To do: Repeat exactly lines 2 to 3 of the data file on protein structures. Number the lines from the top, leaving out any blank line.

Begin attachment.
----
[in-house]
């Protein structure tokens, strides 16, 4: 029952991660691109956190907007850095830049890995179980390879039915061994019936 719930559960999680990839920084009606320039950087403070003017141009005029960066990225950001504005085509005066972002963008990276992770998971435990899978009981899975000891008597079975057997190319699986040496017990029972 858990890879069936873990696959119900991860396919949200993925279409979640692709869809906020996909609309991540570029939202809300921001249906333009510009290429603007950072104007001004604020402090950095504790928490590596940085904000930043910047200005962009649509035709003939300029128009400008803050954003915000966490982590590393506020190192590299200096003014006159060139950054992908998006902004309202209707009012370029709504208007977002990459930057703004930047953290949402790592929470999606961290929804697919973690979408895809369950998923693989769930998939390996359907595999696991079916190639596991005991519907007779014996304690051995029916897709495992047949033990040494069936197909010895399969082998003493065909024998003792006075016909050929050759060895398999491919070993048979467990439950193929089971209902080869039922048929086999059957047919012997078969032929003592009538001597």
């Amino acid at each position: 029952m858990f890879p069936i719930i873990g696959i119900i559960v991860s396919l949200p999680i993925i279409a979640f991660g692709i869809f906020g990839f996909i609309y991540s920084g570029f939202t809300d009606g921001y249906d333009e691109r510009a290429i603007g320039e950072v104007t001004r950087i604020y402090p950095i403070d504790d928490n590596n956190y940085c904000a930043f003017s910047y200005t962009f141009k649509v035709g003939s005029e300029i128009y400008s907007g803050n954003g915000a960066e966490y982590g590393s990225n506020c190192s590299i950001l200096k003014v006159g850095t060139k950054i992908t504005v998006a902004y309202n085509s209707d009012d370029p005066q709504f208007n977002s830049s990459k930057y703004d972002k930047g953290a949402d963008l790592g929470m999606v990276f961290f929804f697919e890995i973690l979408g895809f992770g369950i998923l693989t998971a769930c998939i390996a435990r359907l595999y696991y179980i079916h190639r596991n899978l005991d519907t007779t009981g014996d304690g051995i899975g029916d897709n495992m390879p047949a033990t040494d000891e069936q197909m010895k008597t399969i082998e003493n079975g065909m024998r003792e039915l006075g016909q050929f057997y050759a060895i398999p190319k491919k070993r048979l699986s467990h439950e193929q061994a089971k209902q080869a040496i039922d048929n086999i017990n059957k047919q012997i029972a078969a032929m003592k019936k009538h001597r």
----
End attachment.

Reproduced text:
């Protein structure tokens, strides 16, 4: 029952991660691109956190907007850095830049890995179980390879039915061994019936 719930559960999680990839920084009606320039950087403070003017141009005029960066990225950001504005085509005066972002963008990276992770998971435990899978009981899975000891008597079975057997190319699986040496017990029972 858990890879069936873990696959119900991860396919949200993925279409979640692709869809906020996909609309991540570029939202809300921001249906333009510009290429603007950072104007001004604020402090950095504790928490590596940085904000930043910047200005962009649509035709003939300029128009400008803050954003915000966490982590590393506020190192590299200096003014006159060139950054992908998006902004309202209707009012370029709504208007977002990459930057703004930047953290949402790592929470999606961290929804697919973690979408895809369950998923693989769930998939390996359907595999696991079916190639596991005991519907007779014996304690051995029916897709495992047949033990040494069936197909010895399969082998003493065909024998003792006075016909050929050759060895398999491919070993048979467990439950193929089971209902080869039922048929086999059957047919012997078969032929003592009538001597």
């Amino acid at each position: 029952m858990f890879p069936i719930i873990g696959i119900i559960v991860s396919l949200p999680i993925i279409a979640f991660g692709i869809f906020g990839f996909i609309y991540s920084g570029f939202t809300d009606g921001y249906d333009e691109r510009a290429i603007g320039e950072v104007t001004r950087i604020y402090p950095i403070d504790d928490n590596n956190y940085c904000a930043f003017s910047y200005t962009f141009k649509v035709g003939s005029e300029i128009y400008s907007g803050n954003g915000a960066e966490y982590g590393s990225n506020c190192s590299i950001l200096k003014v006159g850095t060139k950054i992908t504005v998006a902004y309202n085509s209707d009012d370029p005066q709504f208007n977002s830049s990459k930057y703004d972002k930047g953290a949402d963008l790592g929470m999606v990276f961290f929804f697919e890995i973690l979408g895809f992770g369950i998923l693989t998971a769930c998939i390996a435990r359907l595999y696991y179980i079916h190639r596991n899978l005991d519907t007779t009981g014996d304690g051995i899975g029916d897709n495992m390879p047949a033990t040494d000891e069936q197909m010895k008597t399969i082998e003493n079975g065909m024998r003792e039915l006075g016909q050929f057997y050759a060895i398999p190319k491919k070993r048979l699986s467990h439950e193929q061994a089971k209902q080869a040496i039922d048929n086999i017990n059957k047919q012997i029972a078969a032929m003592k019936k009538h001597r």